- 1/4 C. Pecans or walnuts, coarsely chopped
- Beat the cream cheese with a mixer until it is fluffy.
- Add the honey and cinnamon and beat until combined.
- Fold in cranberries and choice of nuts.
- Chill until firm.
- Serve with graham crackers and fresh fruit.
Sunday, January 10, 2021
Congratulations ladies! They will spend the year promoting honey and beekeeping throughout the United States and post interesting articles along the way. Keep an eye out for the sweetest representatives in America!
Friday, January 1, 2021
Have you ever seen a cartoon or show where a large cloud of bees chase someone, flying over their head and stinging them everywhere? That's a swarm, right? Thankfully, a real swarm is much more gentle and an interesting phenomenon!
In a normal hive taken care of by a beekeeper, a honeybee hive is made out of wood, and can be stacked to add more room for bees. One hive of bees has between 60,000 to 80,000 bees, with the majority of that number being workers. Sometimes, the honeybees may feel overcrowded in their home. After all, it is a large population for such a small home. If the hive isn't getting enough honey supers added for the bees to store their honey in, they prepare to fly away and make a new home somewhere else in the wild. Half of the bees will search for a perfect spot to create their new home, while others will stay at their current home and continue to live there.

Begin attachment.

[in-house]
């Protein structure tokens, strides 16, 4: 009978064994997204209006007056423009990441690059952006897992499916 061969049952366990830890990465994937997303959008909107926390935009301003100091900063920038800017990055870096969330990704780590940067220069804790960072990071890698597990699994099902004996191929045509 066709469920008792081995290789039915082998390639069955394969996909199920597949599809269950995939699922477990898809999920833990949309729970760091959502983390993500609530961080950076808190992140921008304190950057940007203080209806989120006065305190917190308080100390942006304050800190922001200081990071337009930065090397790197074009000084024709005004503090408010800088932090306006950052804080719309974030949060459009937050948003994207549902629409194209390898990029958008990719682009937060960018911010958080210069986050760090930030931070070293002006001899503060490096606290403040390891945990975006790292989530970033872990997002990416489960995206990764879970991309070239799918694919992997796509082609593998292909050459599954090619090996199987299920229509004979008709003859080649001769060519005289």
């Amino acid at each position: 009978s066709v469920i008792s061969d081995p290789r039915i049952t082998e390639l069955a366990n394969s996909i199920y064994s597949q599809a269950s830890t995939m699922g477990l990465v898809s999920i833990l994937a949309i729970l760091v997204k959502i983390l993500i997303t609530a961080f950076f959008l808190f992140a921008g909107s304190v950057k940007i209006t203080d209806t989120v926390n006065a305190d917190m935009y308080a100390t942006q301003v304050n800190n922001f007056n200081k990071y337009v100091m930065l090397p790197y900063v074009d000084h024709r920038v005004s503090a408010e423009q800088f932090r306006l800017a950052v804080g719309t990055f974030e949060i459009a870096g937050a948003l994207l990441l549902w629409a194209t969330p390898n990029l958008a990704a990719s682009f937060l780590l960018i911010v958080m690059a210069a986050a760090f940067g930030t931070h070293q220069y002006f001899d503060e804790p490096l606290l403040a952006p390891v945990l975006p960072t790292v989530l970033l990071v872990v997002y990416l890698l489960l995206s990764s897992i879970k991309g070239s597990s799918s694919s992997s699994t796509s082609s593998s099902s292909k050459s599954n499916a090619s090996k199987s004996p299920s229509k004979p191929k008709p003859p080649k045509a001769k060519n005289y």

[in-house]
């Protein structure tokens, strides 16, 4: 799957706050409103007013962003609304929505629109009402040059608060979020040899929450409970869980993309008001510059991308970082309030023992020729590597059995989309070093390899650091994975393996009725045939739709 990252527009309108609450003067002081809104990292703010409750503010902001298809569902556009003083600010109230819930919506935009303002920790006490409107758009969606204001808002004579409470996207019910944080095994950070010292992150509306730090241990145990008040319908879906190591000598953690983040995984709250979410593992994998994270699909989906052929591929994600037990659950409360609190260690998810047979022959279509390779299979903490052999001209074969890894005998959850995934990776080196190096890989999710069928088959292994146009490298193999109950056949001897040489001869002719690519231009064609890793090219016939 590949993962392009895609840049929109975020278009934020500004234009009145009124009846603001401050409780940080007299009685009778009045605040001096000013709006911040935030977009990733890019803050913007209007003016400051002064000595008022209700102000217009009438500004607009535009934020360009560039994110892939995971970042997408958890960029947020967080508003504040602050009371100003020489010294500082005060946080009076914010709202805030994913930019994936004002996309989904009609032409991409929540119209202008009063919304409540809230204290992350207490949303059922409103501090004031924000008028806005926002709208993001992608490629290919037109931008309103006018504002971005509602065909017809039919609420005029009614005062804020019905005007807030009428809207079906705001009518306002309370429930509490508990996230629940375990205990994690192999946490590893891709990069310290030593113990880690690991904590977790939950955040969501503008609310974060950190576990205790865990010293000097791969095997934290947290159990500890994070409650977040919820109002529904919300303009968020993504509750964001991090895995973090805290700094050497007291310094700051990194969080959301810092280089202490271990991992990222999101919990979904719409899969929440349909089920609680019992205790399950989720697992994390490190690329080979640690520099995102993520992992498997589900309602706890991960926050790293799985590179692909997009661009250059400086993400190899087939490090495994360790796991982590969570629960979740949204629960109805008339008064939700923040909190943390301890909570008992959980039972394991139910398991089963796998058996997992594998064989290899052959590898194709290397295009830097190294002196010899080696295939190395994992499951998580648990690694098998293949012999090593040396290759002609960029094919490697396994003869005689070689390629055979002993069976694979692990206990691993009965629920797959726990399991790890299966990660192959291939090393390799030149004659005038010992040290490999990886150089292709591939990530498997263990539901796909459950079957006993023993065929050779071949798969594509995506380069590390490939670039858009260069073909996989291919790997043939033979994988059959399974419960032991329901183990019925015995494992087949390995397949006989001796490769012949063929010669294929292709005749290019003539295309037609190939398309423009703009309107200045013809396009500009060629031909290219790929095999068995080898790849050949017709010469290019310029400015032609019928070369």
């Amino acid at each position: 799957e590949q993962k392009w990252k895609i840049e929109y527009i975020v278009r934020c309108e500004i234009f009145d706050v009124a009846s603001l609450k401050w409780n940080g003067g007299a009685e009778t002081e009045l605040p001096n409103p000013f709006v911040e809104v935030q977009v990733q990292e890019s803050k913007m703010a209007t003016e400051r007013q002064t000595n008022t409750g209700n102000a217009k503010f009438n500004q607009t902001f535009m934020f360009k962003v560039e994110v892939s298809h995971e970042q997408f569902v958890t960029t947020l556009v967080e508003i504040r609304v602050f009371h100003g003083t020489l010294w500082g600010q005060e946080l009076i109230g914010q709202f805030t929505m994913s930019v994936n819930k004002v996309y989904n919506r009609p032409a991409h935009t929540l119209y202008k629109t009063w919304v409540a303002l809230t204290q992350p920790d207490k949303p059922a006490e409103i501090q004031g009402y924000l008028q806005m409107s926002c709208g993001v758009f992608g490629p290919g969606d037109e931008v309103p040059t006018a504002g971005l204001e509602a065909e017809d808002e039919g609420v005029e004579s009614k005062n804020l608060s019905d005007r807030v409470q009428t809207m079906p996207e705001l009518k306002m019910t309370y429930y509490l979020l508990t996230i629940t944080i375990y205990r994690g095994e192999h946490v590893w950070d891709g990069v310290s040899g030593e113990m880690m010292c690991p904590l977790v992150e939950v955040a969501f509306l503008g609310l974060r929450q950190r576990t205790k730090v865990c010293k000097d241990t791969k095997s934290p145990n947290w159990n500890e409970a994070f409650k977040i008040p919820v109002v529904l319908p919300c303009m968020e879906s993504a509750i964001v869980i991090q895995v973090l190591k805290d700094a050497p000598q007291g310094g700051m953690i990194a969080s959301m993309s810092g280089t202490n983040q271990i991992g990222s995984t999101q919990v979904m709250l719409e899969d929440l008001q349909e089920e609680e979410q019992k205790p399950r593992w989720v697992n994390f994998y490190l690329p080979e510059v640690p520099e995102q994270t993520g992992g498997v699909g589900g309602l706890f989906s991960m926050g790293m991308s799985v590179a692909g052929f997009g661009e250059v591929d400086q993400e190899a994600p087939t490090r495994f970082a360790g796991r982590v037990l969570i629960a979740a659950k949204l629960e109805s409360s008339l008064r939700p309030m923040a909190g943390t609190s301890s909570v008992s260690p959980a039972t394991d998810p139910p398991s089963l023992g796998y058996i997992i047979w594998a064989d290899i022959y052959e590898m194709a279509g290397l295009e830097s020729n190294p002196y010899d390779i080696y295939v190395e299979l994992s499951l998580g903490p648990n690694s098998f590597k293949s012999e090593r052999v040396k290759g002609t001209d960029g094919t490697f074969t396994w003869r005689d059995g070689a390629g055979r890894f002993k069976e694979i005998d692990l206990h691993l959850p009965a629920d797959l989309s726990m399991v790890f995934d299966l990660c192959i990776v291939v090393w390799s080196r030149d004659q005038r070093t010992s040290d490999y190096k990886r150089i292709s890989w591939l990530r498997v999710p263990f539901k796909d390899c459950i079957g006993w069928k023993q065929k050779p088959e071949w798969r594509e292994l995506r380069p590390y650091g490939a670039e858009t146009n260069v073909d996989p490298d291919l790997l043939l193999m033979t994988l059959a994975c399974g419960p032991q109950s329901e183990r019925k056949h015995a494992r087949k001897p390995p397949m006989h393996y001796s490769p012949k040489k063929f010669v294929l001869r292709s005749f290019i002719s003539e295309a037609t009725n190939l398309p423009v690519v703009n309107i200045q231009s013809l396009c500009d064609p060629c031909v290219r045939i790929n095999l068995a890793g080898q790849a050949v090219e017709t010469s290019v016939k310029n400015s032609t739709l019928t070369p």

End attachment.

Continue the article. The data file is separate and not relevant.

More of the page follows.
In preparation for the swarm, the queen of the hive has to stop laying eggs about two weeks before they leave. She is too heavy to fly herself outside of the hive, so when she discontinues laying eggs, her body will shrink a little smaller, so she can carry her own weight and fly with the swarm. Before she stops laying eggs, she has to prepare new queen cups for the old half of the hive. She will then lay eggs in the queen cells, and the workers will feed them their royal jelly. Once the old queen and the half of the hive leaves or "swarms," the new queens will be born, and they will have to fight to the death for a new queen to take over.
When the swarm of bees look for a new area for their home, they like to find places high and away from living things, or in small and dark spaces, where they feel safe. During a swarm, honeybees are very docile. This is because they do not have anything to protect yet. They need to have the queen lay more eggs, and they need to start building their new home so they can store honey and pollen again. Sometimes bees will swarm in places that humans aren't very fond of, so they will call a beekeepers to safely remove the swarm, and rehome them back into a wooden hive.
If you ever happen to see a swarm, it's best to stay a safe distance away, call an experienced beekeeper, and let them do the rest!